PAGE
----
Hubert Starts Solar Project

The Hubert Co., a Harrison-based distribution company, is undertaking the largest roof-top solar project in the Greater Cincinnati area and one of the biggest in Ohio.

Earlier this month the company, which distributes non-food items to food service companies and retailers across North America, signed a $3 million-plus contract with Sharonville-based Ameridian Specialty Services Inc. to install 3,840 solar panels on the roof of its half-million square-foot distribution center on Dry Fork Road as part of a roof replacement project.

When completed next spring, the solar panels will have the capacity to generate just over one megawatt of electricity, representing about 26 percent of the company’s energy use and enough power to supply 99 homes for a year.

In southwest Ohio, the project is exceeded only by the Cincinnati Zoo & Botanical Garden’s 1.56 megawatt solar canopy over its parking lot, which was completed earlier this year, and a 1.1 megawatt solar field undertaken in 2009 for Dayton-based DPL Inc. in Montgomery County. Both those solar projects are ground based, but the Hubert project will be the largest in the area mounted on a roof, said Matt Owens of Ameridian, which also did the DPL project.

The roof-top solar panels will cover about 120,000 square feet, more than two football fields. The first phase of the project will involve replacing the roofing and the solar panel installation will begin late next month. Sustainable Energy Works LLC, a suburban Columbus firm, is a project consultant.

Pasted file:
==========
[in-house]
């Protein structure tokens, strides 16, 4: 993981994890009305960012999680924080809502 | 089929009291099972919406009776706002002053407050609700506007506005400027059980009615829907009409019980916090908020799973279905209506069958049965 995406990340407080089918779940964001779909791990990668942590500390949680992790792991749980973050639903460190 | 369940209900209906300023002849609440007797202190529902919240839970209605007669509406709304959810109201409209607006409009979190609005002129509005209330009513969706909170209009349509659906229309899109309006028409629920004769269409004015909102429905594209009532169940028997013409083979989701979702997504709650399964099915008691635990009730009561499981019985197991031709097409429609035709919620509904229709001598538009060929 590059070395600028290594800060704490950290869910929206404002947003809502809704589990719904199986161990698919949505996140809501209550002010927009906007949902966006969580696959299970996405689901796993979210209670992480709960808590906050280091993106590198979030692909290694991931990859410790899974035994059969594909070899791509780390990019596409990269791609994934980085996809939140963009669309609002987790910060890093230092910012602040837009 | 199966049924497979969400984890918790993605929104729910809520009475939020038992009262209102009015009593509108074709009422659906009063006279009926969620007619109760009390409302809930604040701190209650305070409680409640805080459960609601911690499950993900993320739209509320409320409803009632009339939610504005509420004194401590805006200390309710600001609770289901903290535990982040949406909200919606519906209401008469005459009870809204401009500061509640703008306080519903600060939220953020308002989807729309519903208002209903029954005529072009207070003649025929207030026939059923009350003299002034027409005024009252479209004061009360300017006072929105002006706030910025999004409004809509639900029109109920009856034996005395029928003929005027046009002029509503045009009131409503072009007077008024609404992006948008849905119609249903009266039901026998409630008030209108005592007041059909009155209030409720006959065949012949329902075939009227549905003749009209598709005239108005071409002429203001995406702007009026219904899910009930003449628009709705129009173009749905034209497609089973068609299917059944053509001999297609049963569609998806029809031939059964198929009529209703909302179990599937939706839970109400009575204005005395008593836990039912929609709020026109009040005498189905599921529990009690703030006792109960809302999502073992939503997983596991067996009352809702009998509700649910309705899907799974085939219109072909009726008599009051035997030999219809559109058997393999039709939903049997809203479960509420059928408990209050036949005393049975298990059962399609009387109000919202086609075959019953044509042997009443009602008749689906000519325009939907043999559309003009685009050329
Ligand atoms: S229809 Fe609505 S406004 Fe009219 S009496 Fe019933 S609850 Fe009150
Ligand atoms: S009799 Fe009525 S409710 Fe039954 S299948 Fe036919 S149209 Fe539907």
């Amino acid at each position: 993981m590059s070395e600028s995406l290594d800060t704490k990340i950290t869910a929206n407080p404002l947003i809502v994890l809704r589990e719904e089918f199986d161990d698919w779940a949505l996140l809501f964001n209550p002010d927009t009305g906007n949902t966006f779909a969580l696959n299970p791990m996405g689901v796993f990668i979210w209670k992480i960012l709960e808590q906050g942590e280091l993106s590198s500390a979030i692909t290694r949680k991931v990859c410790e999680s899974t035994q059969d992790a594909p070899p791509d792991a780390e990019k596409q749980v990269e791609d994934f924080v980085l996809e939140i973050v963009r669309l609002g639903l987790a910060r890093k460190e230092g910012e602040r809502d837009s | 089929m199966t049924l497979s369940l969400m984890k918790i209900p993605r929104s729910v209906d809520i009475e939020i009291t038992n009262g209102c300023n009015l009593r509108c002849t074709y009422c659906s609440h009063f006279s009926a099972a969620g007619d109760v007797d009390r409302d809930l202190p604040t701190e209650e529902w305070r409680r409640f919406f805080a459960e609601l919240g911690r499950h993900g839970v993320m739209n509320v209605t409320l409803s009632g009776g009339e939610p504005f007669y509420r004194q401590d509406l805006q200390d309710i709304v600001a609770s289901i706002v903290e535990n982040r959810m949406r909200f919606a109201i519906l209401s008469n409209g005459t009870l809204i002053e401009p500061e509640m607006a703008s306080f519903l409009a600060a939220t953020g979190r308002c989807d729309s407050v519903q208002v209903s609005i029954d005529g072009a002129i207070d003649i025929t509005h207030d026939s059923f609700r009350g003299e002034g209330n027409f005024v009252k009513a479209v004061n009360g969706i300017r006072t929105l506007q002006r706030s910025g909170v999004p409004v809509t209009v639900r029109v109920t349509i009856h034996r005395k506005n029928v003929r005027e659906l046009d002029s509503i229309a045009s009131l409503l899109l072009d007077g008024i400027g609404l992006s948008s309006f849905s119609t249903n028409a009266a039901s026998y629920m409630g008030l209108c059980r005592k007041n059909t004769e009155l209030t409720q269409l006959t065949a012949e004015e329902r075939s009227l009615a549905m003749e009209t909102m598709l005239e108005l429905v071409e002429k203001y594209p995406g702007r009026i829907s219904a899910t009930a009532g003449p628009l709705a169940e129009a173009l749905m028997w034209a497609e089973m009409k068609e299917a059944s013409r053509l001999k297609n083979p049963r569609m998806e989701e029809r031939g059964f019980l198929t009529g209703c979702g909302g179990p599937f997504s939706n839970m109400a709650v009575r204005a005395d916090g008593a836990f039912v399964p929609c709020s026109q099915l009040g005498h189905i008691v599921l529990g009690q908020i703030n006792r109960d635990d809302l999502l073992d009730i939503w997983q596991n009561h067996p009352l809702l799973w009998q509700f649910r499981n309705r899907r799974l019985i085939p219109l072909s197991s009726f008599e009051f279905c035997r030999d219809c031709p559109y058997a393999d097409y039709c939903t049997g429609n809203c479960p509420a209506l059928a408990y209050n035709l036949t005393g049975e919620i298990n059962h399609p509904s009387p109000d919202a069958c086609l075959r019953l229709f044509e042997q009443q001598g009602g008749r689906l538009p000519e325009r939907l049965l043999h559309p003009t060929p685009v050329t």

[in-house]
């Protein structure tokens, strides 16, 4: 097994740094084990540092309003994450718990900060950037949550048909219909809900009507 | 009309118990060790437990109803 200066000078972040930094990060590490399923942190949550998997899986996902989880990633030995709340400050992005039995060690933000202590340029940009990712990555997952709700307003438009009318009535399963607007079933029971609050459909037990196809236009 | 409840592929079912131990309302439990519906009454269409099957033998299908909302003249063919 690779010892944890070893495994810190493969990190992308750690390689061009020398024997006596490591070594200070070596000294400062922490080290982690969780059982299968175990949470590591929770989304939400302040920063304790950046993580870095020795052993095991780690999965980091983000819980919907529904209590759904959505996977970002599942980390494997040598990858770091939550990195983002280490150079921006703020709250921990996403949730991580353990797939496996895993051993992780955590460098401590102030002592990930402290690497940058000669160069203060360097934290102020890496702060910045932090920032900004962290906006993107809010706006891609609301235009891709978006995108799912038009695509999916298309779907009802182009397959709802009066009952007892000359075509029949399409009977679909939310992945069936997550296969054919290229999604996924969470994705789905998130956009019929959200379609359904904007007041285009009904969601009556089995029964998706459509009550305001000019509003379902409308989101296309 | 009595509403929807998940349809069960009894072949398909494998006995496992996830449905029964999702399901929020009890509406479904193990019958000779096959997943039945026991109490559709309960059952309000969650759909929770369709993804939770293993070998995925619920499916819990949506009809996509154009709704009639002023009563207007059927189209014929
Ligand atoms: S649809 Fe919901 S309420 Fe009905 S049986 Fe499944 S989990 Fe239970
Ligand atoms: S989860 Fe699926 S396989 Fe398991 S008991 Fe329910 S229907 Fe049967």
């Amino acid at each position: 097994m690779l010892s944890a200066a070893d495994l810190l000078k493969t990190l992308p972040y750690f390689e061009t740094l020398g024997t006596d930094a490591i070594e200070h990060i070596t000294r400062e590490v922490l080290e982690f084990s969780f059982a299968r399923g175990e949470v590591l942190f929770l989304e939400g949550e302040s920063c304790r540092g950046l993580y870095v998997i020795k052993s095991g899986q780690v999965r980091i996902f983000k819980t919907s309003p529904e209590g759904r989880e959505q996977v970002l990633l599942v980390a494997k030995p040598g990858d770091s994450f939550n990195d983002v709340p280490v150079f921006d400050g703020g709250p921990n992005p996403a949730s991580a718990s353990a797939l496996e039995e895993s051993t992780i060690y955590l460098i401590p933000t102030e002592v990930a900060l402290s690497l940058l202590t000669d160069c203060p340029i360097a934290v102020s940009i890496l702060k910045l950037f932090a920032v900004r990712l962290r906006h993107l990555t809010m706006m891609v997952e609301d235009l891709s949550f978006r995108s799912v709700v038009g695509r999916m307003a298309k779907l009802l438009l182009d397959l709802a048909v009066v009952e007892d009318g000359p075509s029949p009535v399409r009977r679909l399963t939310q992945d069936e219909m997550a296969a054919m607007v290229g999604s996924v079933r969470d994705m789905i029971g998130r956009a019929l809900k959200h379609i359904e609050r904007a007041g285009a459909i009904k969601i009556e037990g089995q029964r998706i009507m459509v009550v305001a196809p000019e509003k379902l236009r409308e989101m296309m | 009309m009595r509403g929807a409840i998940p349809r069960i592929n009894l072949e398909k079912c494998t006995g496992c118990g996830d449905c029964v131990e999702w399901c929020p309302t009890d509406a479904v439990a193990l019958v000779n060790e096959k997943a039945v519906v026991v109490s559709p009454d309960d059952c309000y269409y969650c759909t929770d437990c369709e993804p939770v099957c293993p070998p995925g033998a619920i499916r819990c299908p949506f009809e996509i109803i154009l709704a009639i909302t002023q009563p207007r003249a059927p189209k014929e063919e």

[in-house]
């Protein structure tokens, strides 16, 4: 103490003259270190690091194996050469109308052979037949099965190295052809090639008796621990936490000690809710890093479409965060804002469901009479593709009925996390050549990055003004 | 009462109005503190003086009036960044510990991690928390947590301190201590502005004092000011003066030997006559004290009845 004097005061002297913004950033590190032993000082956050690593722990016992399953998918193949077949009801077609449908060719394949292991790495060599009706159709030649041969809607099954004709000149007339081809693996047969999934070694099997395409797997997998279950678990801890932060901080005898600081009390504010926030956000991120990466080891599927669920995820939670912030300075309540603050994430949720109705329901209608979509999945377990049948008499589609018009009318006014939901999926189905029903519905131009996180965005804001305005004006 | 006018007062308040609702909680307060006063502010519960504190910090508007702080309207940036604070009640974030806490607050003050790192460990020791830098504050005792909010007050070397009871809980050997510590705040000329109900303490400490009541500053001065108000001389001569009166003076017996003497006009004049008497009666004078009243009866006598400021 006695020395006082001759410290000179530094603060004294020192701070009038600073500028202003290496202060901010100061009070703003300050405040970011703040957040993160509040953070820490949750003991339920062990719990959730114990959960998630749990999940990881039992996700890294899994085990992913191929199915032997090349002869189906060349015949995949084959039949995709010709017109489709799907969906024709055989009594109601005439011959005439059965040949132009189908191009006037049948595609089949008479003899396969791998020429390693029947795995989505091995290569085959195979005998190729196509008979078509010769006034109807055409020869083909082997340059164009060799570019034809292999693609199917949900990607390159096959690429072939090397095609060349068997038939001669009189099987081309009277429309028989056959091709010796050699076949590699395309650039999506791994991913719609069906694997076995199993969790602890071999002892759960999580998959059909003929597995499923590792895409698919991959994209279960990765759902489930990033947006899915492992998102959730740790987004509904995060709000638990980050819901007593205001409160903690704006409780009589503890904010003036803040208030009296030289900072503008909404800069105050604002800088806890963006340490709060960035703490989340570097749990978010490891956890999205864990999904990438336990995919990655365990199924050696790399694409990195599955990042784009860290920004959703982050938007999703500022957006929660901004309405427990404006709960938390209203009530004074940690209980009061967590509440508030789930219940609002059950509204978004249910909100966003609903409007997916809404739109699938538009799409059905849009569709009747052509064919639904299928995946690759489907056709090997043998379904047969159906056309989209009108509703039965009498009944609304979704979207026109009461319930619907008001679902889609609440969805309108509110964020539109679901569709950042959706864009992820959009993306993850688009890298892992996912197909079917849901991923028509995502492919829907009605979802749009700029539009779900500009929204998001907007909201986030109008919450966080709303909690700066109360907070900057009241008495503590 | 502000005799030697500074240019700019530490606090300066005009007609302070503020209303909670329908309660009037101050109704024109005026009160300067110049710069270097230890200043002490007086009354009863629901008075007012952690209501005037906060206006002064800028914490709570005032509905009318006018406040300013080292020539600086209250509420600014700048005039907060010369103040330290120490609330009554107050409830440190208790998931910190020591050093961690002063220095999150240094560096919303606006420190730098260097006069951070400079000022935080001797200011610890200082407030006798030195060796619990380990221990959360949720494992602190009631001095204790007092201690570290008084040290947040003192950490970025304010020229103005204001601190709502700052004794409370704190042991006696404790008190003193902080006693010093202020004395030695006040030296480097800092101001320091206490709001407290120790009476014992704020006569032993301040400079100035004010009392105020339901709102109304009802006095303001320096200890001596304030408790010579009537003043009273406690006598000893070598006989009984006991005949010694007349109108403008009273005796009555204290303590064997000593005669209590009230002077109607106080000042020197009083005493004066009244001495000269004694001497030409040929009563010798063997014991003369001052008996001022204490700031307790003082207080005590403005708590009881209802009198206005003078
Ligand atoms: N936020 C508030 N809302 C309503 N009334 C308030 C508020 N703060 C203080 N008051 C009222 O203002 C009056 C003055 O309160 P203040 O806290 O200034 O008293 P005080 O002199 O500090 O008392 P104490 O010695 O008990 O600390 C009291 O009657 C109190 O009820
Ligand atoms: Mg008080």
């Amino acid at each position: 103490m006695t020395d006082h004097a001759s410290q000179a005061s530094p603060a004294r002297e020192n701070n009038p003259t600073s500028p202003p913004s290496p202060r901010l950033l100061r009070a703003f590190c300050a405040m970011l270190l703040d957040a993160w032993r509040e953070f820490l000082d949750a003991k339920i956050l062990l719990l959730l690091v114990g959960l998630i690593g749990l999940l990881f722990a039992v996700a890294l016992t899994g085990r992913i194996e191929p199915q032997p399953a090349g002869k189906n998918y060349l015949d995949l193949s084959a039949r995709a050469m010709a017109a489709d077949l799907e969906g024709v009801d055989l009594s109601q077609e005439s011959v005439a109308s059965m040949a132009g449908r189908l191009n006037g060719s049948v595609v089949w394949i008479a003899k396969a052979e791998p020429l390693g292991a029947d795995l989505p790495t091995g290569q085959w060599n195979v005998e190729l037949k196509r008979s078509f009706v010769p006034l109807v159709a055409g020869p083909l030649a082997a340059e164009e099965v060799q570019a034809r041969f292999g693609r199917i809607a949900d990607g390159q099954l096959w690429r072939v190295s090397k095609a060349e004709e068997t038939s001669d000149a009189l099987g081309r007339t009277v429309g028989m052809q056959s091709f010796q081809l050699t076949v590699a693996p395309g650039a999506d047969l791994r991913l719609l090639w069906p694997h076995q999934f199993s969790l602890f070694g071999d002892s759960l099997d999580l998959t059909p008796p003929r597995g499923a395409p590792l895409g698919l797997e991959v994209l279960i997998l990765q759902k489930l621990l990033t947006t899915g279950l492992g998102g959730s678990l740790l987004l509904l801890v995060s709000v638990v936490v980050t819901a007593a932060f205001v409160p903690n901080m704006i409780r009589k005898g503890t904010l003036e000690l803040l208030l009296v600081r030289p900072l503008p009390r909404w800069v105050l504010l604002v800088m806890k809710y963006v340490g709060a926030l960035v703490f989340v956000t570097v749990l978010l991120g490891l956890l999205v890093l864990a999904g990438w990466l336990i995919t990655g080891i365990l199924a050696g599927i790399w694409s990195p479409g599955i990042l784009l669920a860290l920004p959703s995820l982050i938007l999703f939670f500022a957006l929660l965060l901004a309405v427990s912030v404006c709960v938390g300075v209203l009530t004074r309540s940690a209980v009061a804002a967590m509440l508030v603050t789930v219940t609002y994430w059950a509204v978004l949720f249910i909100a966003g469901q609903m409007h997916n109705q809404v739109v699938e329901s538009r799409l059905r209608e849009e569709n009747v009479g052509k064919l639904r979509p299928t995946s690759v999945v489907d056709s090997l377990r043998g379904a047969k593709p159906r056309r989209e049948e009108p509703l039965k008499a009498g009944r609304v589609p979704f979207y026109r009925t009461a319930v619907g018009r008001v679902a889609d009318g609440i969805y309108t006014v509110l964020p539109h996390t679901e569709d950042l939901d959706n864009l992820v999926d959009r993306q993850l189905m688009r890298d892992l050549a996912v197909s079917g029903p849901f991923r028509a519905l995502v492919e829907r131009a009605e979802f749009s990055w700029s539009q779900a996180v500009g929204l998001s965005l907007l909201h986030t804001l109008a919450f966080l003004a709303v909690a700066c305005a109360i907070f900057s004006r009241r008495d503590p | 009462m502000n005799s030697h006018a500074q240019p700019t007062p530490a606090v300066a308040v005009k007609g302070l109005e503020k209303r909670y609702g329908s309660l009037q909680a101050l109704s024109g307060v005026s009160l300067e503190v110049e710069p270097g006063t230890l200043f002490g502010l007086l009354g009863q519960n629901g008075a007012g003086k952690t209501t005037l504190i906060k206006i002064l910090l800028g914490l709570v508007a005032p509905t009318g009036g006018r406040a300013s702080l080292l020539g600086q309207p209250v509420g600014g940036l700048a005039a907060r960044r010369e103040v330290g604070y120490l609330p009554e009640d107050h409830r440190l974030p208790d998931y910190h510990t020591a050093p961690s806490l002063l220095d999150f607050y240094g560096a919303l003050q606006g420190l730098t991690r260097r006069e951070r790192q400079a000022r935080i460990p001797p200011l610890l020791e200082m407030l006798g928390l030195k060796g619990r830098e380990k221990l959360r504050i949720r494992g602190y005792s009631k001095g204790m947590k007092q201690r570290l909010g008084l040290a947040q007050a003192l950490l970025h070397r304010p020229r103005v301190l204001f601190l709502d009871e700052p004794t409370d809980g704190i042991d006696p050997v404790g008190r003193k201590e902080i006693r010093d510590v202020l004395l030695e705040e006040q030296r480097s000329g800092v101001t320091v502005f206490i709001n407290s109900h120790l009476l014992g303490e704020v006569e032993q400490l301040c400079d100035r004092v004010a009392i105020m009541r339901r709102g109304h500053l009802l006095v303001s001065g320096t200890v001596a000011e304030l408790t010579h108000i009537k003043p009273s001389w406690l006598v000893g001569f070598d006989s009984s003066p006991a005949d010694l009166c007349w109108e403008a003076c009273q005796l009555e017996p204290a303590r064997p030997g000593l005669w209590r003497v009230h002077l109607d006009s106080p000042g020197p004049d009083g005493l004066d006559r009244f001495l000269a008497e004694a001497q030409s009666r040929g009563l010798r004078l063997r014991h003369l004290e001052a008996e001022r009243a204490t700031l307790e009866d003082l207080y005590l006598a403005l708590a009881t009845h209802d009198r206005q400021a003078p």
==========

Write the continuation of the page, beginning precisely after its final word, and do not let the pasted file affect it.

Ohio’s largest solar project is a 10.8 megawatt solar project near Upper Sandusky in Wyandot County by American Electric Power Co., according to Public Utilities Commission of Ohio data.

Tim Lansing, vice president of operations for Hubert, which employs 300, said the solar project grew out of the need to replace roofing on the distribution center more than a year ago. Hubert’s German-based parent, Takkt AG, liked the idea and gave the go-ahead this summer.

Hubert said the solar investment is an outgrowth of its efforts to be a good corporate citizen.

“We understand this is a never-ending effort and covering our roof with solar panels is just the latest example of our commitment,” said Bart Kohler, president.

The company, rated one of Greater Cincinnati Area’s Best Places to work in an Enquirer sponsored survey, recycles more than 140 tons of corrugated cardboard annually and 22 tons of shrink film, and uses only recyclable shipping cartons.